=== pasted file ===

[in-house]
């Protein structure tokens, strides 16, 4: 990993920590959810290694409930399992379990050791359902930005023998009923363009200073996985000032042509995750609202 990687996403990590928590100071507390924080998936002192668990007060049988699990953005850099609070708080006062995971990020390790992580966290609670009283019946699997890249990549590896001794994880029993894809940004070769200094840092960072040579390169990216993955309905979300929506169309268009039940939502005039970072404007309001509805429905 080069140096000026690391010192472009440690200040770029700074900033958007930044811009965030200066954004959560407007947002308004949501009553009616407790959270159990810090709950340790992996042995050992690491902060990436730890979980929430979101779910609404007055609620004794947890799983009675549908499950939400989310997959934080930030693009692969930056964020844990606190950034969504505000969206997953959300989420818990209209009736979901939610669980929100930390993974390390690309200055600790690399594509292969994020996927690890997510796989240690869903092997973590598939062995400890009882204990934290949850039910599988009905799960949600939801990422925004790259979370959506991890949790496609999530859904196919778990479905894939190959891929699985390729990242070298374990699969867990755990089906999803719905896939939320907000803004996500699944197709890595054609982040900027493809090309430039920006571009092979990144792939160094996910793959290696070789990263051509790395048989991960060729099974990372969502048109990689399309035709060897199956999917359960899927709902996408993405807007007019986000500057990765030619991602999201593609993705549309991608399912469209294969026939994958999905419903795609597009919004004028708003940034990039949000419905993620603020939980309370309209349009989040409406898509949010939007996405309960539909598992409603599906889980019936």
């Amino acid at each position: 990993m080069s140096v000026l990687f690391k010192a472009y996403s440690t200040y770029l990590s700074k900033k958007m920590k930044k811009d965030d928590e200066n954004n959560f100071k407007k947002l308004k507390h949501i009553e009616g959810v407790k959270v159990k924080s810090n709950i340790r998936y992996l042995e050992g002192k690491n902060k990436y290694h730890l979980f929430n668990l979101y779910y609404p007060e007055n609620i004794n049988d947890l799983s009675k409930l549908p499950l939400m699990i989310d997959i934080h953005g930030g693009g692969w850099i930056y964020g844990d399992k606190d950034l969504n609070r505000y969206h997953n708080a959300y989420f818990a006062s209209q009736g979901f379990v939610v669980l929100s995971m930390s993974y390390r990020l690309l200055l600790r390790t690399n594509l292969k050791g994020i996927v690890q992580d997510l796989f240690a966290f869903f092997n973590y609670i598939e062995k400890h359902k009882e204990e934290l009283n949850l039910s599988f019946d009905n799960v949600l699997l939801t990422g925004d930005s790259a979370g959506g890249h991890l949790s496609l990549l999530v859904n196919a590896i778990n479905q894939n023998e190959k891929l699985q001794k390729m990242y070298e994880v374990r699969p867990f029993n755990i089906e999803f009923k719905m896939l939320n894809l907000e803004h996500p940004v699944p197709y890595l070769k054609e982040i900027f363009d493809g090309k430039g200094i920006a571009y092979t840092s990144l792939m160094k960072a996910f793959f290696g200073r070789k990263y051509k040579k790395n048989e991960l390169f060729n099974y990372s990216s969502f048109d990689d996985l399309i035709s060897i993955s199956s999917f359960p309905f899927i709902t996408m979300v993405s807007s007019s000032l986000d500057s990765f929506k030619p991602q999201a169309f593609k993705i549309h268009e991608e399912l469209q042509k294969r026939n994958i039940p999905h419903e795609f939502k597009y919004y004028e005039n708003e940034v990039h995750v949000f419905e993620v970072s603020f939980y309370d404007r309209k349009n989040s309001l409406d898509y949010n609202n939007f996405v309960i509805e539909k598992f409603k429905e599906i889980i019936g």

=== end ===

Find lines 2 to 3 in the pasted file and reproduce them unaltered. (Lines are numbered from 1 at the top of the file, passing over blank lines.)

């Protein structure tokens, strides 16, 4: 990993920590959810290694409930399992379990050791359902930005023998009923363009200073996985000032042509995750609202 990687996403990590928590100071507390924080998936002192668990007060049988699990953005850099609070708080006062995971990020390790992580966290609670009283019946699997890249990549590896001794994880029993894809940004070769200094840092960072040579390169990216993955309905979300929506169309268009039940939502005039970072404007309001509805429905 080069140096000026690391010192472009440690200040770029700074900033958007930044811009965030200066954004959560407007947002308004949501009553009616407790959270159990810090709950340790992996042995050992690491902060990436730890979980929430979101779910609404007055609620004794947890799983009675549908499950939400989310997959934080930030693009692969930056964020844990606190950034969504505000969206997953959300989420818990209209009736979901939610669980929100930390993974390390690309200055600790690399594509292969994020996927690890997510796989240690869903092997973590598939062995400890009882204990934290949850039910599988009905799960949600939801990422925004790259979370959506991890949790496609999530859904196919778990479905894939190959891929699985390729990242070298374990699969867990755990089906999803719905896939939320907000803004996500699944197709890595054609982040900027493809090309430039920006571009092979990144792939160094996910793959290696070789990263051509790395048989991960060729099974990372969502048109990689399309035709060897199956999917359960899927709902996408993405807007007019986000500057990765030619991602999201593609993705549309991608399912469209294969026939994958999905419903795609597009919004004028708003940034990039949000419905993620603020939980309370309209349009989040409406898509949010939007996405309960539909598992409603599906889980019936």
């Amino acid at each position: 990993m080069s140096v000026l990687f690391k010192a472009y996403s440690t200040y770029l990590s700074k900033k958007m920590k930044k811009d965030d928590e200066n954004n959560f100071k407007k947002l308004k507390h949501i009553e009616g959810v407790k959270v159990k924080s810090n709950i340790r998936y992996l042995e050992g002192k690491n902060k990436y290694h730890l979980f929430n668990l979101y779910y609404p007060e007055n609620i004794n049988d947890l799983s009675k409930l549908p499950l939400m699990i989310d997959i934080h953005g930030g693009g692969w850099i930056y964020g844990d399992k606190d950034l969504n609070r505000y969206h997953n708080a959300y989420f818990a006062s209209q009736g979901f379990v939610v669980l929100s995971m930390s993974y390390r990020l690309l200055l600790r390790t690399n594509l292969k050791g994020i996927v690890q992580d997510l796989f240690a966290f869903f092997n973590y609670i598939e062995k400890h359902k009882e204990e934290l009283n949850l039910s599988f019946d009905n799960v949600l699997l939801t990422g925004d930005s790259a979370g959506g890249h991890l949790s496609l990549l999530v859904n196919a590896i778990n479905q894939n023998e190959k891929l699985q001794k390729m990242y070298e994880v374990r699969p867990f029993n755990i089906e999803f009923k719905m896939l939320n894809l907000e803004h996500p940004v699944p197709y890595l070769k054609e982040i900027f363009d493809g090309k430039g200094i920006a571009y092979t840092s990144l792939m160094k960072a996910f793959f290696g200073r070789k990263y051509k040579k790395n048989e991960l390169f060729n099974y990372s990216s969502f048109d990689d996985l399309i035709s060897i993955s199956s999917f359960p309905f899927i709902t996408m979300v993405s807007s007019s000032l986000d500057s990765f929506k030619p991602q999201a169309f593609k993705i549309h268009e991608e399912l469209q042509k294969r026939n994958i039940p999905h419903e795609f939502k597009y919004y004028e005039n708003e940034v990039h995750v949000f419905e993620v970072s603020f939980y309370d404007r309209k349009n989040s309001l409406d898509y949010n609202n939007f996405v309960i509805e539909k598992f409603k429905e599906i889980i019936g």